Reviewed by

Christopher Armstead

My friends, here goes a movie that’s near and dear to my heart. ‘Alligator’ has the distinction of being the first R-rated movie I was able to get into without external assistance. I was around thirteen when this movie was released and what thirteen year old boy wouldn’t want to see a movie about a big-ass alligator eating people? Alas, nobody would take me so I gambled and decided to see if I could get in and not get embarrassingly booted by the ticket clerk. With sweaty palms I gave this clerk my $1.50… yes, one dollar and fifty cents… he looked at me suspiciously but then took my money and ushered me into the theater. It was a tense moment and I almost collapsed in fear, realizing that drug smuggling would not be a vocation that I was emotionally designed for, and settled in to watch my first ever R-rated movie all by myself like a big boy. Of course at the time my young, unencumbered brain declared ‘Alligator’ one of best movies ever made, which it wasn’t, but with the on-screen mayhem being pretty high, Robin Riker fueling many a adolescent boys dreams and the constant fear that somebody could walk down the aisle at any time and forcibly remove me from the theater, that was a glorious day at the show. Thirty years later we have revisited ‘Alligator’ for the first time in a long time and it is still an enjoyable time with an angry reptile, just not the best movie ever made.

So little Marissa likes reptiles and her mum thought a baby alligator would make a good pet. Now I’m not sure why by Marissa’s old man is going ape-shit in the background but he decides to flush Ramon, the name Marissa gave this alligator, down the toilet. Poor Ramon.

A dozen years later both Marissa and Ramon have grown up to near cartoonish proportions, Marissa becoming overdeveloped herpetologist Dr. Kendall with Ramon turning into a fifty foot gator prowling the sewer system of Los Angeles pretending to be some city in Missouri. Genetics and casting was responsible for Marissa but Ramon is the result of some evil corporation, probably Monsanto since this takes place in Missouri, dumping experimental hormone infested dead dogs in the sewer system, and Ramon is eating people like it’s nobody’s business.

Investigating the case of the Missing Sewer Workers is hardcore balding cop David Madison (Robert Forrester) who is slightly damaged due to the death of his partner some years ago. It wasn’t his fault that his partner got shot that day, that is until he told the story to his eventual love interest Dr. Kendall, at which point we were able to surmise that it was all his fault. Worst partner ever. If you don’t believe me then ask young officer Kelly (Perry Lang) who was assisting Madison in a sewage investigation. Madison might not look all that athletic but put a fifty foot alligator on his ass and observe as the younger, seemingly more fit officer Kelly gets left in the dust and devoured for his trouble.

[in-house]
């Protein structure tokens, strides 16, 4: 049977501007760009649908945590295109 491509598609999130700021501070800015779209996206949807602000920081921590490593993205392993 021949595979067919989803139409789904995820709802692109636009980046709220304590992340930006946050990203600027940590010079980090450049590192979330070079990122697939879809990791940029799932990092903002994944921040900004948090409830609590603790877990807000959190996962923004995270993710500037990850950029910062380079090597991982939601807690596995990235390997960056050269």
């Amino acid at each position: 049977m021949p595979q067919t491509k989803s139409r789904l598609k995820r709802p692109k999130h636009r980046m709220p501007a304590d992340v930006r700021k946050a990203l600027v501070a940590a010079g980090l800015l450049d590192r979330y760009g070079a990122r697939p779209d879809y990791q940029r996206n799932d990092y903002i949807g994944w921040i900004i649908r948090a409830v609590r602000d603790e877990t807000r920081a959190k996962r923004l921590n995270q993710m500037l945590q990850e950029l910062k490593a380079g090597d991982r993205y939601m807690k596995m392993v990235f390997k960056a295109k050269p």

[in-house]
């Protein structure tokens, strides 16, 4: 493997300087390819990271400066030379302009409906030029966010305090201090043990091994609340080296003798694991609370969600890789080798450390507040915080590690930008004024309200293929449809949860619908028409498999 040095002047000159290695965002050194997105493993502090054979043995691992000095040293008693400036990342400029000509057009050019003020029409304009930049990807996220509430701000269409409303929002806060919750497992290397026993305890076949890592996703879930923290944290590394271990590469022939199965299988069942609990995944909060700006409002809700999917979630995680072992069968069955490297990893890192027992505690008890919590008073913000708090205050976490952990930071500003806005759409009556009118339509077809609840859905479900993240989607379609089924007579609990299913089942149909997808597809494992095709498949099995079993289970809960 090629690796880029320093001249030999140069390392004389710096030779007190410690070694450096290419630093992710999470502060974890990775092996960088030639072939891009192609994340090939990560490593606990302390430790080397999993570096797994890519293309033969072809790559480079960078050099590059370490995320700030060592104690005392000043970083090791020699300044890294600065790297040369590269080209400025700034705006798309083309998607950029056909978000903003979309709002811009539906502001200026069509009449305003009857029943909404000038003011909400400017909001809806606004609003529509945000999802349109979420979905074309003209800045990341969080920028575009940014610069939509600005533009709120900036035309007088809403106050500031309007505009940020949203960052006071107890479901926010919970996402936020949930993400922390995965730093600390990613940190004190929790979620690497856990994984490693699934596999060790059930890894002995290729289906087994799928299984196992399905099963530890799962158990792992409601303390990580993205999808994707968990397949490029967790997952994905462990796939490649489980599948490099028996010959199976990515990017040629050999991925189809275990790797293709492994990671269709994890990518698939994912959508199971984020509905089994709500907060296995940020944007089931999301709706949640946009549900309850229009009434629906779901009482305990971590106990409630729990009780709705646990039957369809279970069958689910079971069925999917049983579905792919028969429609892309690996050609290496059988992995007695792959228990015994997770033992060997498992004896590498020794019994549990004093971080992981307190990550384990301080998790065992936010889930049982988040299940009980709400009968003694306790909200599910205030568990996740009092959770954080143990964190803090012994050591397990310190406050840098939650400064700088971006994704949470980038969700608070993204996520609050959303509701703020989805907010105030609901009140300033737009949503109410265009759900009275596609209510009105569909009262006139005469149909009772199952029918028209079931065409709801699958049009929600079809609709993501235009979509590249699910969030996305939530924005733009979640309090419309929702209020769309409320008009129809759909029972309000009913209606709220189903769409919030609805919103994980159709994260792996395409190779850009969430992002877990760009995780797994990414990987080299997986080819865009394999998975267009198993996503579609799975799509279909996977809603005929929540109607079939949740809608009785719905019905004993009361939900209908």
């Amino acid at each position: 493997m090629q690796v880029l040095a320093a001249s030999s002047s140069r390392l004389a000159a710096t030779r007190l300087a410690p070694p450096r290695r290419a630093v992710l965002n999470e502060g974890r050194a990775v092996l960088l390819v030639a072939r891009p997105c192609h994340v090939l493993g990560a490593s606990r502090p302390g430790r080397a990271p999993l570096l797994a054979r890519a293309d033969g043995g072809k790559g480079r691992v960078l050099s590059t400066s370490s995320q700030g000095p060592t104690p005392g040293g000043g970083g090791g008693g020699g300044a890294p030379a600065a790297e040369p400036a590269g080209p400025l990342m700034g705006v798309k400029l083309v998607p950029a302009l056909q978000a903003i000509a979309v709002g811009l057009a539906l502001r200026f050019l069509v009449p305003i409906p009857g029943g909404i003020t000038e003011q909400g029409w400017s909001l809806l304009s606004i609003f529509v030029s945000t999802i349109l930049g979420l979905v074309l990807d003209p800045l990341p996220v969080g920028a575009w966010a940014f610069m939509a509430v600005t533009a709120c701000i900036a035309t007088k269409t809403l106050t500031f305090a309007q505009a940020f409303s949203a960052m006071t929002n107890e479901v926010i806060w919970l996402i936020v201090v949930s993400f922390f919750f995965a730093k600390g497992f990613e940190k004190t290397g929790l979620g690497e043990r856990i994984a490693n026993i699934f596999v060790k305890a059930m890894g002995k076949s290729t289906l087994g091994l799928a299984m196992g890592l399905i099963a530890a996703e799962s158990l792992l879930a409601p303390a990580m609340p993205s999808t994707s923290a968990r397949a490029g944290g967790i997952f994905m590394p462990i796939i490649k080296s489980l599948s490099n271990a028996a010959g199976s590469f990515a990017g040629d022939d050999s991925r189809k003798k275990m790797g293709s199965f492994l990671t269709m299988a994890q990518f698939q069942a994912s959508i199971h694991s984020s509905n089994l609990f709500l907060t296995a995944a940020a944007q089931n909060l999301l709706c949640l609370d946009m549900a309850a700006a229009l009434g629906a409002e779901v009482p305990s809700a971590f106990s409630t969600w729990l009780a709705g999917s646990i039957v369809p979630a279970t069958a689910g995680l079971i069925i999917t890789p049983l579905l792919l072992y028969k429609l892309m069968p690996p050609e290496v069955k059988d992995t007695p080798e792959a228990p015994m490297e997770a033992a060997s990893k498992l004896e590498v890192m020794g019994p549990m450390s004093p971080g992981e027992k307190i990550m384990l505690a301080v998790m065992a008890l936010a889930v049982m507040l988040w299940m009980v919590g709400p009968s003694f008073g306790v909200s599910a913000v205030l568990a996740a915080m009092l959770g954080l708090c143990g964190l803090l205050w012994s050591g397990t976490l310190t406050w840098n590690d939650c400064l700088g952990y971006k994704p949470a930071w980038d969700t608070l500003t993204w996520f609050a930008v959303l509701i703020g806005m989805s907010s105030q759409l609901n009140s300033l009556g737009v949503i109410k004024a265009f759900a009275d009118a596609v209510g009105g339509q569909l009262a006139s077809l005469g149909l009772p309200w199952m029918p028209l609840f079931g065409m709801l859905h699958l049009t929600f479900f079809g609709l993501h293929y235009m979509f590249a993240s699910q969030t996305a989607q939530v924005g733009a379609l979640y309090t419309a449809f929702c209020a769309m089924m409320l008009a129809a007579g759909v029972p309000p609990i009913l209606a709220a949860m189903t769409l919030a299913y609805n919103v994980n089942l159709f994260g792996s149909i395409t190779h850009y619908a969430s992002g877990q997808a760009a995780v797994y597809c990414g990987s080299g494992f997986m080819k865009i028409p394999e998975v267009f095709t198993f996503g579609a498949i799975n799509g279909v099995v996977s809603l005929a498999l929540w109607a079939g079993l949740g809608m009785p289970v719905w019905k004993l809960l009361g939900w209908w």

At first nobody believes the babbling officer Madison, but soon they will all believe. You would think finding a fifty foot gator wouldn’t be all that difficult, particularly when they bring the Great White Hunter Mr. Brock on the scene, played by the amazing Henry Silva, but stealth is one of this gator’s main attributes. Eventually Madison and Kendall figure out the lowdown on the getdown, that evil Corp is responsible for this nonsense, a discovery that gets Madison fired from his gig. But by this time Madison has turned into Ahab and the gator has become his Moby Dick. The National Guard can’t do jack but the ex-cop, his hot sidekick, an alarm clock, a touch of methane and few sticks of random dynamite will be able to do wonders.

At its heart ‘Alligator’ is honestly just a cheesy ‘Nature Gone Wild’ monster movie, just one with an awful lot really good character actors in front of the camera and some notable talent behind the camera. Since we watch way too many Sci-Fi Channel original movies we know all to well what happens to ‘Nature Gone Wild’ monster movie with none of those attributes, so this is appreciated even thirty years after the fact. Robert Forester still plays a grumpy old man about as well as anybody, even though he was in his thirties when this movie was made, old-timers Michael Gazzo, Jack Carter, Henry Silva and Dean Jagger made the most out of their limited roles, Robin Riker was fun to watch in motion and director Lewis Teague used all his skill to hide the shortcomings of his animatronic alligator. Even thirty years ago noted liberal John Sayles, who wrote this script, found a way to give our gator a social conscious as the creatures death-dealing was light on the poor people in the ghetto but rained hell on those upper crust snobs who were responsible for his existence.

The gore level was surprisingly high and probably would still rate this movie an R-rating today, and I must’ve blocked it out when that poor little kid brought it in the swimming pool because I don’t remember seeing that.

So even though ‘Alligator’ is a semi-standard wild animal gone nuts monster movie, it is still among the best of the genre, noting that this is a genre that includes ‘Jaws’ and ‘The Birds’ so that is lofty company. Sorry ‘Mega Piranha’ and ‘DinoShark’.

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